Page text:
As our climate continues to change, accurate monitoring of extreme weather is critical.
That’s why Canada’s newest radar site near Fort McMurray, Alta., officially online in late September, is seen as an important piece of the weather and climate jigsaw.
“There is no pre-existing radar here,” said Sara Hoffman, meteorologist with Environment and Climate Change Canada.
“So we are fully and completely extending radar coverage over northeastern Alberta, northwest Saskatchewan.”
According to Hoffman, the installation is part of a $140 million nationwide project to upgrade and replace the aging radar network with dual-polarized radar – commonly referred to as “dual-polarized” radar -. The most recent round of enhancements will effectively double the range of severe weather detection.
The project began in 2017, with site upgrades at Radisson, Sask., 65 kilometers northwest of Saskatoon.
The new location near Fort McMurray now means radar information extends to Fort Chipewyan, Alta., 300 km north and to Buffalo Narrows, Sask., approximately 275 km southeast.
The Fort McMurray site is the only new radar installation. Canada’s radar network will now include 33 locations across the country, with a full network upgrade expected to be completed by March 2023.
Active weather and climate change
According to a report by Environment and Climate Change Canada, “extreme weather poses the most immediate climate risk to the Prairie provinces, as is evident from the catastrophic events that have taken place over the past decade.” via.”
The increase in overall temperature allows summer storms to contain more water, which means that in the future, heavy rainfall events are more likely. Studies have also shown that large hail events may also become more frequent.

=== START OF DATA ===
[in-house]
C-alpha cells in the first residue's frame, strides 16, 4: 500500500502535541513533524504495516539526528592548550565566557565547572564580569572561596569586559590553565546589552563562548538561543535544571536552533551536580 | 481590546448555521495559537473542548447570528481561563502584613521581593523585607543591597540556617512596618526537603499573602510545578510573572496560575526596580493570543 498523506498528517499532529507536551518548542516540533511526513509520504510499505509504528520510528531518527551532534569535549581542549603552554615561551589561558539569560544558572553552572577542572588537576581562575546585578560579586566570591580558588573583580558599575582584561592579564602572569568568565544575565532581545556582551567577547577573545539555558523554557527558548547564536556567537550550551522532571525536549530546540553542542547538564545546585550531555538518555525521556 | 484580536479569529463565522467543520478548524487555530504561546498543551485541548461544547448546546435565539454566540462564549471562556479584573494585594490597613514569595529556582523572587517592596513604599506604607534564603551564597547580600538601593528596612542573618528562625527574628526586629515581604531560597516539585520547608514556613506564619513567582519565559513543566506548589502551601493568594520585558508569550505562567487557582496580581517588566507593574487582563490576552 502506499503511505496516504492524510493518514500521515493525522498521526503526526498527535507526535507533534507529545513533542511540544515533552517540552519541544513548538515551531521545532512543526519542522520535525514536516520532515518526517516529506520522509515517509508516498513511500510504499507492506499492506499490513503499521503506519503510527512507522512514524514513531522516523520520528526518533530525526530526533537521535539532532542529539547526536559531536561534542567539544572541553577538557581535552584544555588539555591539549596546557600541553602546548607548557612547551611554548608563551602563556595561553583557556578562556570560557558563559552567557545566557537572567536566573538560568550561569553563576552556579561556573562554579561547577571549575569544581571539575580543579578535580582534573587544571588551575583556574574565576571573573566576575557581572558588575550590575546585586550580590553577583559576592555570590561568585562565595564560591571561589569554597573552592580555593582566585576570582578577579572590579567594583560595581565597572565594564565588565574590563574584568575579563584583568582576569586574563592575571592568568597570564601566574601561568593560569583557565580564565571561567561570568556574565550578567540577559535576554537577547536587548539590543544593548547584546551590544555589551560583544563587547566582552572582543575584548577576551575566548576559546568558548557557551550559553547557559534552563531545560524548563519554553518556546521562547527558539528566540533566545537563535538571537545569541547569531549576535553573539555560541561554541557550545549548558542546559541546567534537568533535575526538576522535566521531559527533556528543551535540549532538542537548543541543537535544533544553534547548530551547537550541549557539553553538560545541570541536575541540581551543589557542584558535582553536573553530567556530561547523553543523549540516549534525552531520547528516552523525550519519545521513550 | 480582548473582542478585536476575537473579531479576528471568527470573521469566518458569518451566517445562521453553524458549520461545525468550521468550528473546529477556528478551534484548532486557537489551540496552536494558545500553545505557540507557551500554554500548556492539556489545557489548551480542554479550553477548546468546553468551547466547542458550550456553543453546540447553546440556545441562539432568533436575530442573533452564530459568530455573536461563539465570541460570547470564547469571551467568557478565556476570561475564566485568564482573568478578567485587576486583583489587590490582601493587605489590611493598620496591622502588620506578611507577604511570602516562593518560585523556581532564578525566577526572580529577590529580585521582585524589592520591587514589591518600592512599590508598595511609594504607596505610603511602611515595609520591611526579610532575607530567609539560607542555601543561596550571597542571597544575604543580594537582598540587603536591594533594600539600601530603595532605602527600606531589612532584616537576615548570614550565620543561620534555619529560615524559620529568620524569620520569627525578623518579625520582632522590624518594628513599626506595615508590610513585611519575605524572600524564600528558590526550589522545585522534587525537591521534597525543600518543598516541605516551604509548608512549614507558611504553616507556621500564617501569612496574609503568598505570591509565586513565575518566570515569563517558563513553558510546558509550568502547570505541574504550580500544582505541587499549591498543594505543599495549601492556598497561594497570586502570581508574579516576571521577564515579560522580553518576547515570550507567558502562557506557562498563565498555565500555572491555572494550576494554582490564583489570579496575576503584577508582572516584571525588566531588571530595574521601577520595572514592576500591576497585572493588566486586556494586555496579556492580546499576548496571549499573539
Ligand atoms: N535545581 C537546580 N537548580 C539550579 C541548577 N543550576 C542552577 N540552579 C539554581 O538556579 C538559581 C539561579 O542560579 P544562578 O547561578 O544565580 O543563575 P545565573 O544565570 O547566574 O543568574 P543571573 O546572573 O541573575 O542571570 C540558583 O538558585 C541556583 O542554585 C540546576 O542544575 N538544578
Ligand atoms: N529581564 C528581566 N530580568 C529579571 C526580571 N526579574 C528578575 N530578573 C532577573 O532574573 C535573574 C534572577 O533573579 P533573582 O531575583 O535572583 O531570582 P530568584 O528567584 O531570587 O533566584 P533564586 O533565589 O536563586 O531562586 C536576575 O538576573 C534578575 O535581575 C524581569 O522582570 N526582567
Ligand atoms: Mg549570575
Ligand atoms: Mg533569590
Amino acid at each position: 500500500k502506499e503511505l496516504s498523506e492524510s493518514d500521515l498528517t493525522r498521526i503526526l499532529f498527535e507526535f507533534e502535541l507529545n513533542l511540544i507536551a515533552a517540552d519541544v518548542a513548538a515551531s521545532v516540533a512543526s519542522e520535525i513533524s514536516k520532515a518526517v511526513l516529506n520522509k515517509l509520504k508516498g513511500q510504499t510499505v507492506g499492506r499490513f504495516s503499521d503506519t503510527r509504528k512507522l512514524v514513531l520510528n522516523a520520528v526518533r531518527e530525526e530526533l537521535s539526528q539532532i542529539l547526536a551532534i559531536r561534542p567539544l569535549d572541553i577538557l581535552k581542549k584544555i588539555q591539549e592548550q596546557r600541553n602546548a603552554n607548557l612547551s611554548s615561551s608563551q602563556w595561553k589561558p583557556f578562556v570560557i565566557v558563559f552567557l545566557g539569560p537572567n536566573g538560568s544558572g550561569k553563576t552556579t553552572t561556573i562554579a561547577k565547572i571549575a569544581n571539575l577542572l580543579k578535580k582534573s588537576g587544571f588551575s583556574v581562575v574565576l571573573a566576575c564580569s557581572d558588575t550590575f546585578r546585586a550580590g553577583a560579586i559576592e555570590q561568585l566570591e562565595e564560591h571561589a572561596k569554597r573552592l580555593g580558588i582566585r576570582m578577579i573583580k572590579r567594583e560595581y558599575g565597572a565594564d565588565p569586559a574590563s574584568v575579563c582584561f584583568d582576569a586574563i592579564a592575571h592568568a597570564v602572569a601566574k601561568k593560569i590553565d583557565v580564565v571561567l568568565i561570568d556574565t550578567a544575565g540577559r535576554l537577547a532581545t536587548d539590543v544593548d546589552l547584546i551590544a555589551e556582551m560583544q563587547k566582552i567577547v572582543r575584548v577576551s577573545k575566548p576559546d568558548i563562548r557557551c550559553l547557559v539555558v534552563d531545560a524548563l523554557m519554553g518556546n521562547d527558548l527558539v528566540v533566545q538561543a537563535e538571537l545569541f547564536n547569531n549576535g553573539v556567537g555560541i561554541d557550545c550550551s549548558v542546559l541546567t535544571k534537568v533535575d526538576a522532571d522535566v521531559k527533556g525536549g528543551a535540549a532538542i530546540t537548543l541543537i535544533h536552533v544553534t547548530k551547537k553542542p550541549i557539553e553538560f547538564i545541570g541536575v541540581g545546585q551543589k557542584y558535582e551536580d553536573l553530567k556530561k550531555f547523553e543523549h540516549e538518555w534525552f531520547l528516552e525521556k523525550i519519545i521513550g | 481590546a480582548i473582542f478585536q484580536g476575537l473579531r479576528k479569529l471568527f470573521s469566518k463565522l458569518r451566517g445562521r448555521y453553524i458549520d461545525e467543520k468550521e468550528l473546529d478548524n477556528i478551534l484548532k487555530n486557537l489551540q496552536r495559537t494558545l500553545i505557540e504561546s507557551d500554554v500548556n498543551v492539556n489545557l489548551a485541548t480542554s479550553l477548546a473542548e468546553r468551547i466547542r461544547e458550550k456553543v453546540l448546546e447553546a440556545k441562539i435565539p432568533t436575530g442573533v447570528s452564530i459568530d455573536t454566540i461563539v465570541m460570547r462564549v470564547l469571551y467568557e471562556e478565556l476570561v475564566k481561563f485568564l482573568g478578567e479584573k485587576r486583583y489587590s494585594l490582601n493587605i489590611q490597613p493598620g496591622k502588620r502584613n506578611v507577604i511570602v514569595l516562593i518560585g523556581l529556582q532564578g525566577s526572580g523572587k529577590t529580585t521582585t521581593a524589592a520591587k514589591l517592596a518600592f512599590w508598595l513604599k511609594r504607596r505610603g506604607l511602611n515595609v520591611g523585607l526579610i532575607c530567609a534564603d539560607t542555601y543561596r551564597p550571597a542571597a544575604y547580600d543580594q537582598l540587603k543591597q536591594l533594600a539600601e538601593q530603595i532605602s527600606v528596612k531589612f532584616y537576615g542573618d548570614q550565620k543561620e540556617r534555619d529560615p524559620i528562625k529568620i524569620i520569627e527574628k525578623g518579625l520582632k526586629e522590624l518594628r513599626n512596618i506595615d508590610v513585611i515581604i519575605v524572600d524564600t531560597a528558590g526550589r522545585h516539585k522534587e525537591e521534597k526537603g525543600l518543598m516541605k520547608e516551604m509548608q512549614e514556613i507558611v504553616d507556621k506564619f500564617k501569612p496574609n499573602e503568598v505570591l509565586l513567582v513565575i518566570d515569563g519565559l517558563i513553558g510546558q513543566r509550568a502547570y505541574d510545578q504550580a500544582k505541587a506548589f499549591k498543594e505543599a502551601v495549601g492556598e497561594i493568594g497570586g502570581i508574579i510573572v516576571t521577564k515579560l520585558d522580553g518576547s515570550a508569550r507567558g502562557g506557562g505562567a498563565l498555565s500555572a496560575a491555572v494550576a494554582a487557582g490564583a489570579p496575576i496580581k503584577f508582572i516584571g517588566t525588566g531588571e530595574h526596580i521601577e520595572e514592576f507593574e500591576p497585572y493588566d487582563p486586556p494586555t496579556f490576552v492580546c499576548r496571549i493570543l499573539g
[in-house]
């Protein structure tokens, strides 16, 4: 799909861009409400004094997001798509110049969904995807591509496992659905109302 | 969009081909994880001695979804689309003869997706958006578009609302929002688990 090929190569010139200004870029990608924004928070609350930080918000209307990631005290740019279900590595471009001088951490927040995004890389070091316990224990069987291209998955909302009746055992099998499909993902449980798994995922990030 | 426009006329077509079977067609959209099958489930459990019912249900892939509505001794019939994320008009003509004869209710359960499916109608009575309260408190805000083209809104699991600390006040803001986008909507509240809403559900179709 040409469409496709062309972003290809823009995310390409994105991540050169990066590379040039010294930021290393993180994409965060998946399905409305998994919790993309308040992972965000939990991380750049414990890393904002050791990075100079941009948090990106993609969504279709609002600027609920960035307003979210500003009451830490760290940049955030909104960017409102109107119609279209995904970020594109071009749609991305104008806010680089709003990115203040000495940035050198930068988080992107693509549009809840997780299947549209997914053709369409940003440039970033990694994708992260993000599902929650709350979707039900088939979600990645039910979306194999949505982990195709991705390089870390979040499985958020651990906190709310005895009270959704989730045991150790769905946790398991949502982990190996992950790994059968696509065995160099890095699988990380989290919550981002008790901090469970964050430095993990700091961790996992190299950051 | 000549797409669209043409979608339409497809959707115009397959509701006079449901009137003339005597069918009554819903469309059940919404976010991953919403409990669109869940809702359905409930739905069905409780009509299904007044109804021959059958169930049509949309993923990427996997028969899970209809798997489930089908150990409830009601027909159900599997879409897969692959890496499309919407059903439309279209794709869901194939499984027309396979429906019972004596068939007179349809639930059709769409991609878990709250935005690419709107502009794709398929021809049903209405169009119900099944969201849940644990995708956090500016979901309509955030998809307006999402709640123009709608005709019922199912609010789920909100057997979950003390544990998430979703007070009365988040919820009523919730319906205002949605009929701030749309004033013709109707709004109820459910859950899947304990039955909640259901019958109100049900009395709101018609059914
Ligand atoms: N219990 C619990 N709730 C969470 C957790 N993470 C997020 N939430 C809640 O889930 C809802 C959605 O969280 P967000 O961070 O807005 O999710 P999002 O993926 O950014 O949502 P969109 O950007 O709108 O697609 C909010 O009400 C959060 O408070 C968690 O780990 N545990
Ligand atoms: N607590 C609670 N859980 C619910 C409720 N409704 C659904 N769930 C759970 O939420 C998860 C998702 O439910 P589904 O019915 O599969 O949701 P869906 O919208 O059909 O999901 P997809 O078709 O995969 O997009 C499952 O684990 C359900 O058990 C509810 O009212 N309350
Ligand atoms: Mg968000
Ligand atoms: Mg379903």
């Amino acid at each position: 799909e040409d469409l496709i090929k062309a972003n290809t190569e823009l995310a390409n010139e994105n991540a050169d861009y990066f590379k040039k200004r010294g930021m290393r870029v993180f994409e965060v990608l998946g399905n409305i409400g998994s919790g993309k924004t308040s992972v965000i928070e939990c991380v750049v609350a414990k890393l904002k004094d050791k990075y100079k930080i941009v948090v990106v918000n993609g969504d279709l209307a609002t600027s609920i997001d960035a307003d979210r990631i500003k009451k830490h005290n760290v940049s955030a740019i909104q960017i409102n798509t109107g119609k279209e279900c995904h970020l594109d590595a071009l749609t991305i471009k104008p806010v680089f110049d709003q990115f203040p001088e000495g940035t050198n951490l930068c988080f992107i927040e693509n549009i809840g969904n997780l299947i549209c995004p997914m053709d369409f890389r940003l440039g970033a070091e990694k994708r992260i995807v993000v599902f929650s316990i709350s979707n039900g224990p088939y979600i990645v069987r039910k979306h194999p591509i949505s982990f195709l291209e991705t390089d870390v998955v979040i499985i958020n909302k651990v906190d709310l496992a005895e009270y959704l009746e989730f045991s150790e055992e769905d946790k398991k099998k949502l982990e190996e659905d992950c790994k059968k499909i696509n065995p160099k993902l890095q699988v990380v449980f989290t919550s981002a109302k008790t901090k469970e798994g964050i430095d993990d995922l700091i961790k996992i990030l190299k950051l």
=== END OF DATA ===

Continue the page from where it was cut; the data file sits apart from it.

Many people in western Canada felt that increase, with The flood event that devastated British Columbia in November 2021Severe storms cause flooding in Calgary and Saskatoon last summer, and Record hail in southern Alberta in August.
Radar is one of the important tools used by meteorologists to forecast severe storms.
Doppler vs dual-pol: What’s the difference?
Weather radar displays rainfall in real time, allowing meteorologists to better warn of floods, hail and other severe events. It works by emitting electromagnetic pulses that will impact and reflect precipitation, effectively showing where it is currently raining or snowing.
Canada’s weather radar network last received a major upgrade in the late 1990s, when the system was updated to Doppler radar. Doppler radar also measures movement during storms, helping to see rotations that can indicate severe weather such as tornadoes.
The most recent round of enhancements will effectively double the Doppler range.
Bipolar radar goes a step further, measuring storms more accurately and more frequently, with scans taking place every 6 minutes instead of 10.
According to Hoffman, dual-pol provides more information about the size, shape and distribution of storms. That gives forecasters the ability to see if the rain is snow or rain and whether there is hail. It allows for better rainfall forecast.
And when major storms are directly overhead, the poles are less likely to be obstructed by heavier rainfall than Doppler. That means meteorologists can see better in and around those storms, according to Hoffman.
“It’s like going from black and white to color,” says Hoffman. “It can help us much more in making timely decisions and forecasts or warnings.”
With this upgrade project, coverage has been extended to most countries, with new radar locations showing severe weather approaching further away than before.
“We will go from 120 km with our Doppler [radar] Hoffman said.
That distance allows more time to issue warnings as severe weather develops.
“As a meteorologist, this is a really exciting time and we’re excited to expand this coverage,” she said.
Our planet is changing. So does our press. This story is part of CBC News’ initiative called “Our Changing Planet” to address and explain the effects of climate change. Stay up to date with the latest news about Climate and Environment Page.